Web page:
Well Ms J, you're right. I doubt there is anyone who can say everything goes smoothly, every day. It might be something unexpected, like a family member being sick, it might be extra paid work, or it could just be that I just don't feel I have the energy to do the work I need to do.  When there is a spanner in the works, the first thing that goes out of my routine is making bread, and I buy bread from our local baker. I tend to drop the easy things that take up time - I don't water the garden, sweep the floor or make dinner. But it's easy for me because there's no one here to complain, except Hanno, and he doesn't.

Most things work themselves out. I just have to sweep more and water more the following day, but not making dinner tends to pose a problem. Usually I have a homemade frozen meal lurking in the freezer or I'll just whip up some herby scrambled eggs and toast. That fills the gaps.

Now I'm older with no children to look after I don't have a regular schedule for my household chores. I don't vacuum on Mondays or wash on Wednesdays. I don't set aside a specific time to tidy up. I generally do things when they need doing and when I feel like doing them. But I know Ms J, that you have small children and I'm pretty sure you'd have to do chores when you don't feel like it. I did when I had a young family.

There is no one-size-fits-all when it comes to household chores - we should all do what works for us. The trick is to feel no guilt about leaving work undone occasionally. We all know that housework never ends, so if it's not finished, what's the problem? I wrote a post about that same subject, good lord, seven years ago! It might help explain how I go about leaving work undone with the blissful lack of guilt I wear like a cloak of honour. I'll add this one about organising housework too for good measure.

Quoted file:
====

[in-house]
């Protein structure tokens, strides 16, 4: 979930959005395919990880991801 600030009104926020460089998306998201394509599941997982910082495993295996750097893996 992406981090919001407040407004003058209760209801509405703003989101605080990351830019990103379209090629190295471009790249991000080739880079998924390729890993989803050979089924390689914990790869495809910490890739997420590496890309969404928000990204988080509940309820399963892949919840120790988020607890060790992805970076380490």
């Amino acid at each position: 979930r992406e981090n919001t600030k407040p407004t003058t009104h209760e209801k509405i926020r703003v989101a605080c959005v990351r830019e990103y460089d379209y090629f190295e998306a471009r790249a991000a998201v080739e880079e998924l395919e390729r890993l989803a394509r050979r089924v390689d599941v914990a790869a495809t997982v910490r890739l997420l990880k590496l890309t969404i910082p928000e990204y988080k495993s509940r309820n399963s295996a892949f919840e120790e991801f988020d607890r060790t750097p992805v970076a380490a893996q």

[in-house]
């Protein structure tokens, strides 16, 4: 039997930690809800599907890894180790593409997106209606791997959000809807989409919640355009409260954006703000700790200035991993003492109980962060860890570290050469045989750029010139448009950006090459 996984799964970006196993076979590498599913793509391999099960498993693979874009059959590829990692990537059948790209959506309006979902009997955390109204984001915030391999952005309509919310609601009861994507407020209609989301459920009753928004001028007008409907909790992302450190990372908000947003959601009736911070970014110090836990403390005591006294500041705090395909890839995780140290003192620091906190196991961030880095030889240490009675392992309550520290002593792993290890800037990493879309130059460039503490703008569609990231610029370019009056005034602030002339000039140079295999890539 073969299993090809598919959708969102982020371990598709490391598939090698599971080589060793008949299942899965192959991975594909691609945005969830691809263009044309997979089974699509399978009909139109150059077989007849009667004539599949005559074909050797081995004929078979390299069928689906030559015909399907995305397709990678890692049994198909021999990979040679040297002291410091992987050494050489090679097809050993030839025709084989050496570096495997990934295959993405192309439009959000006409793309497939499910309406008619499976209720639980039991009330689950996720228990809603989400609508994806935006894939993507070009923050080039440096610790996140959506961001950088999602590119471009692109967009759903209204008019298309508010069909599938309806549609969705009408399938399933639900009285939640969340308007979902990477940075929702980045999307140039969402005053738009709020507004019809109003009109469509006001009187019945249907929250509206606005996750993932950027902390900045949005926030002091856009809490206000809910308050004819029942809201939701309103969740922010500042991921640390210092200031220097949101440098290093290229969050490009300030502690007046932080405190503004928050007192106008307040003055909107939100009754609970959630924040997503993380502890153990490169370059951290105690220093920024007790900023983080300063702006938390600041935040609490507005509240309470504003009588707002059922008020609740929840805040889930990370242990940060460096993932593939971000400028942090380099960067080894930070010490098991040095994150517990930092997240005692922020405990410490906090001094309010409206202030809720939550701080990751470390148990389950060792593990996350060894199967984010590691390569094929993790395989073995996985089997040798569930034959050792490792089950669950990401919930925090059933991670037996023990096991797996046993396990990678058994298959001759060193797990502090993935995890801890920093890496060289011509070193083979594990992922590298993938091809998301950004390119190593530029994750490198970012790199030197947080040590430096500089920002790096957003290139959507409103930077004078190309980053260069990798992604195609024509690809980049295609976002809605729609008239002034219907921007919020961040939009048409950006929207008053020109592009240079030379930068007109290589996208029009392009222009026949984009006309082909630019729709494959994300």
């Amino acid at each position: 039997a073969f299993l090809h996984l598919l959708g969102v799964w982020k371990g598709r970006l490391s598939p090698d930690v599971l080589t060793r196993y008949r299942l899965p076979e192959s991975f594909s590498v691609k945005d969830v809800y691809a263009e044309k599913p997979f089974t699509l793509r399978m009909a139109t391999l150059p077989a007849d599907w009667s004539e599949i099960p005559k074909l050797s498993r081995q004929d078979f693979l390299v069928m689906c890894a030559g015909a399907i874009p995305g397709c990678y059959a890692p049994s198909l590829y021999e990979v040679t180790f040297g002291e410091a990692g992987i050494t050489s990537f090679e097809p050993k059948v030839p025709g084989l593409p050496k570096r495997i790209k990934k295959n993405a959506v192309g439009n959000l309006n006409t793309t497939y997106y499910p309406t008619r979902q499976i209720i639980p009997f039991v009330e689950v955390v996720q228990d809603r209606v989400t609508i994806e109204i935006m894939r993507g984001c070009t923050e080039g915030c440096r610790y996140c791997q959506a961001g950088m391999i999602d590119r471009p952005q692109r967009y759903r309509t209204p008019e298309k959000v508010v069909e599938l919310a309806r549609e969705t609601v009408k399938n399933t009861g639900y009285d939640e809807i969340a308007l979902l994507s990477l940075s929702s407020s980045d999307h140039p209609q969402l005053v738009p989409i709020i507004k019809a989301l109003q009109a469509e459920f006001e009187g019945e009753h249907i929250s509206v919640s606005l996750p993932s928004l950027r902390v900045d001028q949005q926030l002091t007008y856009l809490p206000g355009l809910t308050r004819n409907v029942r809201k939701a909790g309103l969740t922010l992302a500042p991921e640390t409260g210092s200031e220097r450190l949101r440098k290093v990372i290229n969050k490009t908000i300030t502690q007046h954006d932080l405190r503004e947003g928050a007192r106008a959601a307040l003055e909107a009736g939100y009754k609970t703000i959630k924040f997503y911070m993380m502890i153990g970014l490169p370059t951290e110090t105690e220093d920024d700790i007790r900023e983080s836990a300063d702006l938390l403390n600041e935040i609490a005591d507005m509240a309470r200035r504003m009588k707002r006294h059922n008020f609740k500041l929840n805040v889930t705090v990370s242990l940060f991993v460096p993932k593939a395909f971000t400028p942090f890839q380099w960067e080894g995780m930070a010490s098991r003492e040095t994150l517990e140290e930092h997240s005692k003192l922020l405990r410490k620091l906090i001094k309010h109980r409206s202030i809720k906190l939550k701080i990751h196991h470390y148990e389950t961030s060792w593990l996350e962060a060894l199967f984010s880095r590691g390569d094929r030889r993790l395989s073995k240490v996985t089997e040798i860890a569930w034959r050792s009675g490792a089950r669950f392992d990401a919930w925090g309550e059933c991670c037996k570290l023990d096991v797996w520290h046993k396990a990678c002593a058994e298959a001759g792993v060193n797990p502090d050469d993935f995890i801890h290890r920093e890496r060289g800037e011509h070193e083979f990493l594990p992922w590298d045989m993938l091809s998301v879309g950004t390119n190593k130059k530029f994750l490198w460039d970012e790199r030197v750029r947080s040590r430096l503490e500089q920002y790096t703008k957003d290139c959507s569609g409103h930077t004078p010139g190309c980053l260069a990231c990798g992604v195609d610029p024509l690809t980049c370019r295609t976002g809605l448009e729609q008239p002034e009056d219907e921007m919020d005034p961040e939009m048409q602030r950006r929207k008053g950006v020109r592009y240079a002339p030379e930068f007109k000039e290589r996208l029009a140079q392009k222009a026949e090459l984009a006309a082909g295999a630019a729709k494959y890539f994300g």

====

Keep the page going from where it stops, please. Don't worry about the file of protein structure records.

There are many differences between house work and paid work but I think the biggest difference is that when you go out to work, you can choose (or have chosen for you) a finishing time when you can walk away and go home. You know your work has finished for the day. You've been given permission to stop. You don't have that option as a homemaker. There will always be work to do, you know that, your partner knows it and probably even the kids know it. So you have to make the decision when to draw your own line. When do you step away and say, that's it for today. And how do you feel good about doing it?

It wasn't always so clear cut for me. In the beginning I struggled with knowing when enough was enough. I felt guilty about sitting down and having a cup of tea. When I started working in my home full time, I had to rethink a lot of the expectations I had of myself and those my family had of me too. I wanted my days to be meaningful and satisfying, and that didn't involve working like a robot. Now when I stop work, I feel satisfied with the work I've done and I know that it's okay to walk away. I know work at home is not one solid block of unrelenting work. It is up to me to find a balance, to find enjoyment in the work and meaning in my days. I have to establish healthy boundaries for myself, so I won't feel resentful about the work I do in my home. And if part of that is walking away, even though there is still work to be done, then that is what I do.  It was not an easy transition going from a busy-must-get-this-done kind of homemaker to a more relaxed one. Like all processes, it was one step at a time until I felt right about where I was. And I was surprised along the way that my more relaxed approach still got jobs done. A new start every day and an end point too, because housework never ends.

So, what chores to you tend to leave when things are hectic or when you don't have the time and energy to do what you normally do?